Dry coated sheets are placed in UV light such as sunlight, which is why cyanotypes are sometimes referred to as sun prints. The opaque areas of a negative block the light while other areas are exposed. A chemical reaction of the iron compounds takes place and the exposed paper appears yellowish or bronze. The final step is a simple water rinse, which washes away the unexposed sensitizer. Under the yellow will be a brilliant blue derived from oxidized iron. The blue darkens as the print dries to reveal the final product.


Construction of the Library of Congress, S.W. court, Washington, D.C., Dec. 9, 1891

Handy, Levin C. Construction of the Library of Congress, S.W. court, Washington, D.C., Dec. 9, 1891, cyanotype. (Photo: Panoramic Photographs, Library of Congress, Prints & Photographs Division [Public domain])

What is Prussian Blue?

The exposed sections of cyanotype prints turn a special color known as Prussian blue. During the final rinse, these pigments remain because Prussian blue does not dissolve in water. Produced by a chemical reaction developed in the early 18th century, Prussian blue became a coveted pigment among painters in Europe and Japan (including Hokusai). To show off their wealth, families would also have household rooms painted in the deep hue.

Katsushika Hokusai Great Wave

An example of Prussian blue pigment usage. Hokusai, Katsushika. The Great Wave of Kangawa, first edition c. 1826-1833, reprint by Adachi from the Shōwa period. (Photo: Wikimedia Commons [Public domain])

Here are some examples of cyanotypes created in the early 20th century.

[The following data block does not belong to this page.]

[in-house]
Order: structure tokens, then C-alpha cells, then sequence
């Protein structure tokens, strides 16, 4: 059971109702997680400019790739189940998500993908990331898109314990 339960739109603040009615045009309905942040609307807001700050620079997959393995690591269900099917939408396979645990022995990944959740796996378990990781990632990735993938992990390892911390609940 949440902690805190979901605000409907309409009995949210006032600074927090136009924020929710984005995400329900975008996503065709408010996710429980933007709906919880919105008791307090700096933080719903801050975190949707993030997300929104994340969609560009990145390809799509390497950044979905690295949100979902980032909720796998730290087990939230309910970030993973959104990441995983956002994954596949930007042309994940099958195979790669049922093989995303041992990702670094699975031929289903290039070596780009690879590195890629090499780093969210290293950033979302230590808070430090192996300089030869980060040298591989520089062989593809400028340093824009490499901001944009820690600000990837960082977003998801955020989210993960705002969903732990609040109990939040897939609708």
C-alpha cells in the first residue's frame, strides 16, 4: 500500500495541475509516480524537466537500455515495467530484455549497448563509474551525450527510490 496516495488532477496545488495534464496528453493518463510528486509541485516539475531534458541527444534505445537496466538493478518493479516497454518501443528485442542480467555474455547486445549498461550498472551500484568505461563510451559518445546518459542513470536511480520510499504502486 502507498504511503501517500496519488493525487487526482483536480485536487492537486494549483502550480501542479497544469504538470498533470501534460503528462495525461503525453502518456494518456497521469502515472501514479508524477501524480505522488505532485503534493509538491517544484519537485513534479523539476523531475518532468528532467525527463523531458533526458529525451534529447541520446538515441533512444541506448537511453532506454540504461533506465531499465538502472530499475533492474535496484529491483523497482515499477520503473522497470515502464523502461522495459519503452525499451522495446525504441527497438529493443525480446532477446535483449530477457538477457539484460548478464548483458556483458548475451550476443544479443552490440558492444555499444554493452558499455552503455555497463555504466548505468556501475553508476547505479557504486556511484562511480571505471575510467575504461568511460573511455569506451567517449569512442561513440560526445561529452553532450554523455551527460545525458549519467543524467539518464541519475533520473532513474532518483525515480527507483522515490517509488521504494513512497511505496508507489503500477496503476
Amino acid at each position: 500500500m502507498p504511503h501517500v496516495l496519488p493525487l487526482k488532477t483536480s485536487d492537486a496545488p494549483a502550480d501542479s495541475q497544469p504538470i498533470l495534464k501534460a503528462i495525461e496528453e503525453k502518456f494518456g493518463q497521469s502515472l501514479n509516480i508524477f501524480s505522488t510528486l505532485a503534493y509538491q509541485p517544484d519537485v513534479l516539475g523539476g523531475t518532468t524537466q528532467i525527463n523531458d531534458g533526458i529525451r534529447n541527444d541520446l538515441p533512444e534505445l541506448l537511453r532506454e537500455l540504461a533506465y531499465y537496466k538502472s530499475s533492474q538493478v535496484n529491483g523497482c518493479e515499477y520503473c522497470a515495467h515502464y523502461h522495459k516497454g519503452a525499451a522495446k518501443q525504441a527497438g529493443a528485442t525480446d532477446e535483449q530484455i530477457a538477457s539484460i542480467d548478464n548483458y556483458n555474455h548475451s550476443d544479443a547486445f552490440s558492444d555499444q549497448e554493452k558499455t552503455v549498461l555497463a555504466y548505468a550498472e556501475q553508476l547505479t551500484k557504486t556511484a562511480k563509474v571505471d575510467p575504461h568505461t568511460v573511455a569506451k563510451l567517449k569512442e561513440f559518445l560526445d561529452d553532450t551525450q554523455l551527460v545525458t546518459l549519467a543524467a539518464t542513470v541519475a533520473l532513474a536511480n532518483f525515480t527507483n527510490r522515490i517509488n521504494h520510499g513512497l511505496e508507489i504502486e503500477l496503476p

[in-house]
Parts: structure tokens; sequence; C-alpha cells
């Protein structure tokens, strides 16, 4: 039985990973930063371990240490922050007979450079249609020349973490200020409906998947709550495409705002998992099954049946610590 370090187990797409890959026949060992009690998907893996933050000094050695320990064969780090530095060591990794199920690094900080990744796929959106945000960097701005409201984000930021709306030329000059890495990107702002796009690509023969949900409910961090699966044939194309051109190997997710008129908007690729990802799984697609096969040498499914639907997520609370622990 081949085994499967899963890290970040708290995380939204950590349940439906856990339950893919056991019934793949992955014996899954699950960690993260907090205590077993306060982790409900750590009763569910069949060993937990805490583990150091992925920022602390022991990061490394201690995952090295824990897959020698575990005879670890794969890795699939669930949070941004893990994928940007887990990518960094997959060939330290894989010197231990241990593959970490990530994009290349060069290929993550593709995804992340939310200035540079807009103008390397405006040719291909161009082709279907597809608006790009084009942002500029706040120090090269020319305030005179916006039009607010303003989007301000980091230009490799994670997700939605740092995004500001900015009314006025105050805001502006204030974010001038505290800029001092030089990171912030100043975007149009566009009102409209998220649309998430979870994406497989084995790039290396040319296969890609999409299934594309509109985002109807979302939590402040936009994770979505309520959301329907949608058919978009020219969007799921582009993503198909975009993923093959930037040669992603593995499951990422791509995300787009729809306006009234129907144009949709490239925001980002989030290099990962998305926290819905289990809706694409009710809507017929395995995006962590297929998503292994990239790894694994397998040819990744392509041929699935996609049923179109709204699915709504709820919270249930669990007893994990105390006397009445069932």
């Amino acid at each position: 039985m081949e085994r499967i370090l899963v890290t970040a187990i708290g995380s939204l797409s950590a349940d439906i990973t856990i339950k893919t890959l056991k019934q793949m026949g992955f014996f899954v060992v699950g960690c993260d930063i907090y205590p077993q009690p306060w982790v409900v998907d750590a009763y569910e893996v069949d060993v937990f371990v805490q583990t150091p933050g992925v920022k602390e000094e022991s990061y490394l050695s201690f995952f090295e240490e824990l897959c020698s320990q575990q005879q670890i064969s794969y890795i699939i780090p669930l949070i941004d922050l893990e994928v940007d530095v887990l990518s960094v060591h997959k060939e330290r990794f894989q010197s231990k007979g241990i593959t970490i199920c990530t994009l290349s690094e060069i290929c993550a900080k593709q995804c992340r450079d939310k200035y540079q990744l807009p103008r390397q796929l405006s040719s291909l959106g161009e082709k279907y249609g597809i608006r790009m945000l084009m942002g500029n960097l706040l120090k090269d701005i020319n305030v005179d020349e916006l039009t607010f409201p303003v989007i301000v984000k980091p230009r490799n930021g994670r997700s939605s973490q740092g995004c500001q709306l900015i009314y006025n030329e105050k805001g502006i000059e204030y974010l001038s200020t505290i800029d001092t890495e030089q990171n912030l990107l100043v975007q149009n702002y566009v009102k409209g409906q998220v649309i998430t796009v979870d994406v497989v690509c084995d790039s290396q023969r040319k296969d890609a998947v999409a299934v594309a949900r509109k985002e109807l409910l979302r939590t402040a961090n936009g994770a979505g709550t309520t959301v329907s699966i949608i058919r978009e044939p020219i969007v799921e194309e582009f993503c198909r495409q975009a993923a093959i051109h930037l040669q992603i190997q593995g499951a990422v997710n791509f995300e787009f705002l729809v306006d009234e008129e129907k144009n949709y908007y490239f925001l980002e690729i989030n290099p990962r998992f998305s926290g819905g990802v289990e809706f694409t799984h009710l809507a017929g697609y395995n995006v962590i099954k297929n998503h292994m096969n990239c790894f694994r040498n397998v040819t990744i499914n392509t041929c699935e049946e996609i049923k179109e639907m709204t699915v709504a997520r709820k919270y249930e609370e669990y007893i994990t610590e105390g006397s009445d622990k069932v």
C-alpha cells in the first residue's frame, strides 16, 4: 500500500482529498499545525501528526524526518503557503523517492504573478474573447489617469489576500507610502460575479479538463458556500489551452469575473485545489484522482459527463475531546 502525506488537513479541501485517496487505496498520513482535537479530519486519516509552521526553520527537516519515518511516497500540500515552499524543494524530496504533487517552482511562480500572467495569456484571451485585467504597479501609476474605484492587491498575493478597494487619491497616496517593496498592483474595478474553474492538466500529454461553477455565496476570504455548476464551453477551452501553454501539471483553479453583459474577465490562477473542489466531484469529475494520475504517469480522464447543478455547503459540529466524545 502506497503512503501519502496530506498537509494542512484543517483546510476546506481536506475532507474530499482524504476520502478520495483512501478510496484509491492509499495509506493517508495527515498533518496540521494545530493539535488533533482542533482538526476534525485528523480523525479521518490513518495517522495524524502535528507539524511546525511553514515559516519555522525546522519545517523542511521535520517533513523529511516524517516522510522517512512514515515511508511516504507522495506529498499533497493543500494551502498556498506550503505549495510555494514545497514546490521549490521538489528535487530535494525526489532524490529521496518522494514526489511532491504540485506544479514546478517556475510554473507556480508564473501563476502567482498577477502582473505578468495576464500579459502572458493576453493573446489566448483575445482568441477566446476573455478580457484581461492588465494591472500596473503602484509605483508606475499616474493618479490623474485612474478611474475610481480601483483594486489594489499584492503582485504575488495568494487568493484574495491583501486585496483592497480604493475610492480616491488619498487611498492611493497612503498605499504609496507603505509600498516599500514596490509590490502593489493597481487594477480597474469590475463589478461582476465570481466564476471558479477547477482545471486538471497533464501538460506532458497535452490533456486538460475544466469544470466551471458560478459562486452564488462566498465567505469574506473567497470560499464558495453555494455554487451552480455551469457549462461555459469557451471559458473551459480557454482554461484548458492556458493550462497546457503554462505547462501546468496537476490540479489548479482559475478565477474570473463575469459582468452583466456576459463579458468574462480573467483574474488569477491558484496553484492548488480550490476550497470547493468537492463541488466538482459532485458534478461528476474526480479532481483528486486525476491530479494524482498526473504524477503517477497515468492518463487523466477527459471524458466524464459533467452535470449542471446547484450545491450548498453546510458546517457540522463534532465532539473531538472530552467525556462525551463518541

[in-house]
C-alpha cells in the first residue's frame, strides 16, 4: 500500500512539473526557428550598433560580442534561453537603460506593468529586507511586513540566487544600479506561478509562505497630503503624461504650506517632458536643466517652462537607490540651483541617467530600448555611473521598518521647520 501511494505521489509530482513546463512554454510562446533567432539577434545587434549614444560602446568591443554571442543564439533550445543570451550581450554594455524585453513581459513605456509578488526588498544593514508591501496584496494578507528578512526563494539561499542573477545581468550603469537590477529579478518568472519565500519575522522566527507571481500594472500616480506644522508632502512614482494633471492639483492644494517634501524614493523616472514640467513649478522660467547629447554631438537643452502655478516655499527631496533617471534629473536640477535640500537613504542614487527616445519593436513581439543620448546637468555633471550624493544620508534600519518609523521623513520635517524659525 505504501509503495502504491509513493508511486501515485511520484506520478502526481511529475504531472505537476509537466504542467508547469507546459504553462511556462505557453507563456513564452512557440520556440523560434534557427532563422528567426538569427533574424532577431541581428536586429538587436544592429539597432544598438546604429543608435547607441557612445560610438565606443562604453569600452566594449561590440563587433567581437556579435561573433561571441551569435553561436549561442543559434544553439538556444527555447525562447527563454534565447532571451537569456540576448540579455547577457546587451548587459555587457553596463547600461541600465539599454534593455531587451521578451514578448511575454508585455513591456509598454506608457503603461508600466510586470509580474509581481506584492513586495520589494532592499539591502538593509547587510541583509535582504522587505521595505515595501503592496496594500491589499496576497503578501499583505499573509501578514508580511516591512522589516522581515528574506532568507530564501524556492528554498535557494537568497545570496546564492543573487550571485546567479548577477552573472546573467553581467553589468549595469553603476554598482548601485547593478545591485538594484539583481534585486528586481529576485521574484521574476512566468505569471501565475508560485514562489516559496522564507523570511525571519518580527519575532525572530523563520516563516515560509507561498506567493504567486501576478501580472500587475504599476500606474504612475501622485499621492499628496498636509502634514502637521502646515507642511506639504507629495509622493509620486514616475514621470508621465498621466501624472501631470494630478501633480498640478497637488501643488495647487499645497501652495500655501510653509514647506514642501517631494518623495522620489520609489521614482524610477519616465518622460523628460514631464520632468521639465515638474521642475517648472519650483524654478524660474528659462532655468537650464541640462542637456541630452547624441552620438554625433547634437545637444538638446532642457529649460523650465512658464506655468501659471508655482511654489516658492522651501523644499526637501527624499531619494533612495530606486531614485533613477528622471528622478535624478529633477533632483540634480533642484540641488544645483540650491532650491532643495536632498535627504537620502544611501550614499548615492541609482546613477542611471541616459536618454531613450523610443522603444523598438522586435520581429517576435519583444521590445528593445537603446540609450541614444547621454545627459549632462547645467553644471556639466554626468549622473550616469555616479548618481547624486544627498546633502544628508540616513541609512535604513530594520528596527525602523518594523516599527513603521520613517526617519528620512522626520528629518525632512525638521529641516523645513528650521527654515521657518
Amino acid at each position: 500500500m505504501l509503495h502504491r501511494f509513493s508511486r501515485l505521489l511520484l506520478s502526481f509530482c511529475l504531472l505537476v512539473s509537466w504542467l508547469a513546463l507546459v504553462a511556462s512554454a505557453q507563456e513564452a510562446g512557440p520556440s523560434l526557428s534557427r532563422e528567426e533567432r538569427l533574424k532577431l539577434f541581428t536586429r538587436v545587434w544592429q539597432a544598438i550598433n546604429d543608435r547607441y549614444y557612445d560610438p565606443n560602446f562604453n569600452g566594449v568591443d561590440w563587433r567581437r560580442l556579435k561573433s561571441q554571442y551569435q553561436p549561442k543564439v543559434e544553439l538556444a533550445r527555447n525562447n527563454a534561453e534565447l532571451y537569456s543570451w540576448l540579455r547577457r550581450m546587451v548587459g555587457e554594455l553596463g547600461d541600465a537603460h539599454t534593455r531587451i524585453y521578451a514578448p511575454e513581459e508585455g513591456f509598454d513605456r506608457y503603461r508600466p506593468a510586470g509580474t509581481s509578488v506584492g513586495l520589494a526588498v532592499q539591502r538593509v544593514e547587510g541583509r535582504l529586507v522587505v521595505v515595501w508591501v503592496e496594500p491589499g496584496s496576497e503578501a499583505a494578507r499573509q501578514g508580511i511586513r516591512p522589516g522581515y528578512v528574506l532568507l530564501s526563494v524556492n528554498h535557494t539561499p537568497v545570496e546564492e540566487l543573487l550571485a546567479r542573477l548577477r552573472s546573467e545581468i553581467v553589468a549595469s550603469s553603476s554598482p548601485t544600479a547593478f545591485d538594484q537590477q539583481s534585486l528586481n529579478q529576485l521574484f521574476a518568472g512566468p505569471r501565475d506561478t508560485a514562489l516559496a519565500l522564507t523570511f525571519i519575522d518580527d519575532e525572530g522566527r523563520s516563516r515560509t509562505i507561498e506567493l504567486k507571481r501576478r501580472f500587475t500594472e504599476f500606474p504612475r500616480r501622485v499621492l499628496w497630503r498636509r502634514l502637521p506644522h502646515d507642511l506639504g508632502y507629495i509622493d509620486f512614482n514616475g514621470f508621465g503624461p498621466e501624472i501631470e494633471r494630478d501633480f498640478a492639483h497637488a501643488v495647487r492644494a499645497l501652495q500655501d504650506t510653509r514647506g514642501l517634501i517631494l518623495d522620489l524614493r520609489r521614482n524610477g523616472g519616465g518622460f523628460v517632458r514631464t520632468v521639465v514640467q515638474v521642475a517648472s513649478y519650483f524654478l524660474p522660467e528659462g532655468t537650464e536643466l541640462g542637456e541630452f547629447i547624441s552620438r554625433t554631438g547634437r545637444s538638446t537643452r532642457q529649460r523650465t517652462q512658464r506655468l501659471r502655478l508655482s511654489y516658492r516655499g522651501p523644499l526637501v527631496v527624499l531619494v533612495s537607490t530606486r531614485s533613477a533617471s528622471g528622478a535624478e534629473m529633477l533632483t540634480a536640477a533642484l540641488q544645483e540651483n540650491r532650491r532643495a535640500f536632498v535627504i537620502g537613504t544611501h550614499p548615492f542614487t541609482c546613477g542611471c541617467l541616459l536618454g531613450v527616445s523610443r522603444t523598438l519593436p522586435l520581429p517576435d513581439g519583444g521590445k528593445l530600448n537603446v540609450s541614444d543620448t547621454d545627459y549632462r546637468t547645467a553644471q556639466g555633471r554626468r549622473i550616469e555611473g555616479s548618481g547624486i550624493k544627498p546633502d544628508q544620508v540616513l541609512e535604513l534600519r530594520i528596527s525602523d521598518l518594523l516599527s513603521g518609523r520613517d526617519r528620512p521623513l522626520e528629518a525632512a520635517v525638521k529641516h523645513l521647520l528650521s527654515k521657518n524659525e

Manhattan From Brooklyn Cyanotype

New York from Brooklyn, c. 1901, cyanotype. (Photo: Library of Congress, Prints & Photographs Division, Detroit Publishing Company Collection [Public domain])

Niagara Cyanotype

[Whirl Pool R]apids, Niagara], c. 1900, cyanotype. (Photo: Library of Congress, Prints & Photographs Division, Detroit Publishing Company Collection [Public domain])

Adirondack Cyanotype

Jackson, William Henry. Old Mill at Bartlett's Carry, Round Lake, Adirondack Mountains, c. 1902, cyanotype. (Photo: Library of Congress, Prints & Photographs Division, Detroit Publishing Company Collection [Public domain])


DIY Cyanotype Photography

Cyanotypes are easy, fun, and relatively affordable to attempt. For more experienced photographers or artists, you can buy and mix chemicals to coat different surfaces with sensitizer. (See instructions here and here.) There are also cyanotype kits available for families or those looking for a quicker process. (Ready-made sensitized paper can also be bought separately from art suppliers.)

For those who are more used to a digital approach and don't have actually film negatives, you can use Photoshop (or another photo editing program) to invert a digital black and white photo into a negative. Then, you can print your inverted photo onto transparency film (making it just like a film negative).

Next, all you'll really need is sunlight to expose your sensitized paper and water to wash away the unexposed sensitizer.


You can try making cyanotypes using pre-made light-sensitive paper or cyanotype kits.

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Madeleine Muzdakis

Madeleine Muzdakis is a Contributing Writer at My Modern Met and a historian of early modern Britain & the Atlantic world. She holds a BA in History and Mathematics from Brown University and an MA in European & Russian Studies from Yale University. Madeleine has worked in archives and museums for years with a particular focus on photography and arts education. When she isn’t writing, she enjoys hiking, film photography, and studying law while cuddling with her cat Georgia.